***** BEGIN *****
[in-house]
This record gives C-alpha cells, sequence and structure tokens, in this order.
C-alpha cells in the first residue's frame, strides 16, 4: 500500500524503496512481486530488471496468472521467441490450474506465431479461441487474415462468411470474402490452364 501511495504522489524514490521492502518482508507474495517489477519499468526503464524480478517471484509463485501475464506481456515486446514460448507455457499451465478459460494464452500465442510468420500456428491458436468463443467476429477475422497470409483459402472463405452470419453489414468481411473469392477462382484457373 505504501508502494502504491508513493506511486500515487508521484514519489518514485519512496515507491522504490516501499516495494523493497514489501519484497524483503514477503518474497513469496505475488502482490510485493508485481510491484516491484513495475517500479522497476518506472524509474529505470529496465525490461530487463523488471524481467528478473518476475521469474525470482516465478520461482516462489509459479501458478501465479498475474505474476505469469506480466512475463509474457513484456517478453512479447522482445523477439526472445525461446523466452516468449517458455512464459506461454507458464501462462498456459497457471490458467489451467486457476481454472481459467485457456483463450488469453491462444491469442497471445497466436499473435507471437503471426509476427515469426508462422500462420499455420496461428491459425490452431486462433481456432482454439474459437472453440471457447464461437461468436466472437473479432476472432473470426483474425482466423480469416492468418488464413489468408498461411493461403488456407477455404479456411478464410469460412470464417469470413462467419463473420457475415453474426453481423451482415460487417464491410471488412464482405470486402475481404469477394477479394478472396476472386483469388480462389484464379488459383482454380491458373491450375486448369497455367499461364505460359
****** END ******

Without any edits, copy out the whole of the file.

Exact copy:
[in-house]
This record gives C-alpha cells, sequence and structure tokens, in this order.
C-alpha cells in the first residue's frame, strides 16, 4: 500500500524503496512481486530488471496468472521467441490450474506465431479461441487474415462468411470474402490452364 501511495504522489524514490521492502518482508507474495517489477519499468526503464524480478517471484509463485501475464506481456515486446514460448507455457499451465478459460494464452500465442510468420500456428491458436468463443467476429477475422497470409483459402472463405452470419453489414468481411473469392477462382484457373 505504501508502494502504491508513493506511486500515487508521484514519489518514485519512496515507491522504490516501499516495494523493497514489501519484497524483503514477503518474497513469496505475488502482490510485493508485481510491484516491484513495475517500479522497476518506472524509474529505470529496465525490461530487463523488471524481467528478473518476475521469474525470482516465478520461482516462489509459479501458478501465479498475474505474476505469469506480466512475463509474457513484456517478453512479447522482445523477439526472445525461446523466452516468449517458455512464459506461454507458464501462462498456459497457471490458467489451467486457476481454472481459467485457456483463450488469453491462444491469442497471445497466436499473435507471437503471426509476427515469426508462422500462420499455420496461428491459425490452431486462433481456432482454439474459437472453440471457447464461437461468436466472437473479432476472432473470426483474425482466423480469416492468418488464413489468408498461411493461403488456407477455404479456411478464410469460412470464417469470413462467419463473420457475415453474426453481423451482415460487417464491410471488412464482405470486402475481404469477394477479394478472396476472386483469388480462389484464379488459383482454380491458373491450375486448369497455367499461364505460359